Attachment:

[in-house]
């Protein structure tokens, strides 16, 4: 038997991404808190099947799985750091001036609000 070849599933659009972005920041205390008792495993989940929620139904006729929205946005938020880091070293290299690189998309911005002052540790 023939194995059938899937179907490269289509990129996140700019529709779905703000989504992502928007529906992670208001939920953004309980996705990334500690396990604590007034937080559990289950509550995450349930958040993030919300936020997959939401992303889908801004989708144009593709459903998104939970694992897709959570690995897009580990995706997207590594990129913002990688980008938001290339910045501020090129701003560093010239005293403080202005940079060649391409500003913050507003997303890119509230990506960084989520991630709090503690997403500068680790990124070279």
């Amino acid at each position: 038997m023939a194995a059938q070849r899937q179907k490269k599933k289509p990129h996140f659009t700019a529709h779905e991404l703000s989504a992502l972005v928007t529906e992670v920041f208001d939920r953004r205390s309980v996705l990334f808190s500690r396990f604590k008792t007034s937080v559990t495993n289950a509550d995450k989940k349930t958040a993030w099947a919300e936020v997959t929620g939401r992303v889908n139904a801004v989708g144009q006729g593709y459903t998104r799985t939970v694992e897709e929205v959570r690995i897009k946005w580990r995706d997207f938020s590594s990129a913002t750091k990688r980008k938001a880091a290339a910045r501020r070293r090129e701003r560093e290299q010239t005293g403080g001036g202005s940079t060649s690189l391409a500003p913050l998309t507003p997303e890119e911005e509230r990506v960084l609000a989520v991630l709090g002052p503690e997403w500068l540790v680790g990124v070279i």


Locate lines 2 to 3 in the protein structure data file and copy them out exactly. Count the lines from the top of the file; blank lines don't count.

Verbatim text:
């Protein structure tokens, strides 16, 4: 038997991404808190099947799985750091001036609000 070849599933659009972005920041205390008792495993989940929620139904006729929205946005938020880091070293290299690189998309911005002052540790 023939194995059938899937179907490269289509990129996140700019529709779905703000989504992502928007529906992670208001939920953004309980996705990334500690396990604590007034937080559990289950509550995450349930958040993030919300936020997959939401992303889908801004989708144009593709459903998104939970694992897709959570690995897009580990995706997207590594990129913002990688980008938001290339910045501020090129701003560093010239005293403080202005940079060649391409500003913050507003997303890119509230990506960084989520991630709090503690997403500068680790990124070279």
């Amino acid at each position: 038997m023939a194995a059938q070849r899937q179907k490269k599933k289509p990129h996140f659009t700019a529709h779905e991404l703000s989504a992502l972005v928007t529906e992670v920041f208001d939920r953004r205390s309980v996705l990334f808190s500690r396990f604590k008792t007034s937080v559990t495993n289950a509550d995450k989940k349930t958040a993030w099947a919300e936020v997959t929620g939401r992303v889908n139904a801004v989708g144009q006729g593709y459903t998104r799985t939970v694992e897709e929205v959570r690995i897009k946005w580990r995706d997207f938020s590594s990129a913002t750091k990688r980008k938001a880091a290339a910045r501020r070293r090129e701003r560093e290299q010239t005293g403080g001036g202005s940079t060649s690189l391409a500003p913050l998309t507003p997303e890119e911005e509230r990506v960084l609000a989520v991630l709090g002052p503690e997403w500068l540790v680790g990124v070279i």